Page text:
Phil Frodsham of the group said their dialogue goes far beyond questions of process and structure: “David Fleming said ‘Do nothing that matters without consulting a conversation’ and this feels like a great opportunity for the Transition movement in England and Wales to have a conversation about where we are and where we would like to go next. And that feels really exciting to me!”

Along with lining up interviews with hub representatives both locally and abroad, we would really like to consult in conversation with you, with any individual involved in the Transition movement. We would like to know: “What does being in the Transition Movement mean to you?”

It’s a big zoomed out question that will be so very useful to guide us as we zoom back down to the pathway towards shaping a hub proposal. It is the beginning question of what we hope to be a longer conversation with you all. We offer it now as a starting point to ease you into the journey with us – either for your own reflection or share your thoughts over on Vive, as we together we prepare the ground for widening this important dialogue.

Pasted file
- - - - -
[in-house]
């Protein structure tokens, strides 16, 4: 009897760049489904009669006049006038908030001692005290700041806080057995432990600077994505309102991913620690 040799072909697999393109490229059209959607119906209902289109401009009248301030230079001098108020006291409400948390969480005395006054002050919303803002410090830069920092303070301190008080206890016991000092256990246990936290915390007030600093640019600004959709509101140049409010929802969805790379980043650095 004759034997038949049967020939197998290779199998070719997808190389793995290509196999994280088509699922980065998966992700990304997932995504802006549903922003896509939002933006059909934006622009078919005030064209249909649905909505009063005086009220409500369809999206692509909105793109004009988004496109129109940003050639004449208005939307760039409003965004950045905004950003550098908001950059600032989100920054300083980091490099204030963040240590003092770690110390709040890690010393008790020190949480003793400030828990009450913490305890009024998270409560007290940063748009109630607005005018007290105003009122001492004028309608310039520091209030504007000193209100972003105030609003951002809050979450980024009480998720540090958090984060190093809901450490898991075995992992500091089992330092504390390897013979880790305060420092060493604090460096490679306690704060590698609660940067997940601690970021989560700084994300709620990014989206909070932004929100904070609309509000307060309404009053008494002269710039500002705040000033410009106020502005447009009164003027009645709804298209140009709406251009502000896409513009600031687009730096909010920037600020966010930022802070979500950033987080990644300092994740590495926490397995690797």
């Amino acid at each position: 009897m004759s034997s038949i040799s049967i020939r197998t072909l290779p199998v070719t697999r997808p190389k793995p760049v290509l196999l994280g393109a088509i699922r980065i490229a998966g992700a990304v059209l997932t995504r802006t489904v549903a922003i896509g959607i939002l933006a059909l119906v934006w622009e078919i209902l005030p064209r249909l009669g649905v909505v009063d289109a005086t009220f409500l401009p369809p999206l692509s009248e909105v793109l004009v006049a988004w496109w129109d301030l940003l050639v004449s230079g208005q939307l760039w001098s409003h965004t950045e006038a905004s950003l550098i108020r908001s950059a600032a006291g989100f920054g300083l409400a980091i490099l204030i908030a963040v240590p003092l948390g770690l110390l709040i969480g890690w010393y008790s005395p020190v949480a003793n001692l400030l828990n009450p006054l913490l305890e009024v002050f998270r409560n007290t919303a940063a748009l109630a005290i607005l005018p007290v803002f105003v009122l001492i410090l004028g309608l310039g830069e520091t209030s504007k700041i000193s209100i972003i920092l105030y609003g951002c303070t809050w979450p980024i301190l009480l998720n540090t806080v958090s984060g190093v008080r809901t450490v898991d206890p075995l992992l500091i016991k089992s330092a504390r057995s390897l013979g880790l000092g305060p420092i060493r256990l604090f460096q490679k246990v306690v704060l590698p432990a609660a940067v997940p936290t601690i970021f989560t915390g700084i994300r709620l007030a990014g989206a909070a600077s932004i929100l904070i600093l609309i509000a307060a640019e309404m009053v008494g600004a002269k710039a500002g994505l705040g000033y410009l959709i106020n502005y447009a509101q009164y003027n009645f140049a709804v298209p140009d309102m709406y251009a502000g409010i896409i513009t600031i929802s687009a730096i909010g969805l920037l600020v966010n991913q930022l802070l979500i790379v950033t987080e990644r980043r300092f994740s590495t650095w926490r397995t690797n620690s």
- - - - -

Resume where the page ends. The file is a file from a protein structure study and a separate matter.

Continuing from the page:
Kate and Monica harvest thoughts on how to engage the wider movement with the process.

I will leave you with the words from fellow Caretaker Kate, as to me, they sum up so much of our journey so far, and where we hope to go:

“This work is providing such a rich opportunity – partly through working with such an informed and inspiring group of people, and partly because the work itself is fascinating. I feel that we are going right back to basics in our conversations with people around the country – and in the process of exploring the potential benefits of Transition Hubs, we are exploring the meaning and value of Transition itself – which at a time of such rapid change feels really vital.”

For more background on the caretaker group, read our previous article here.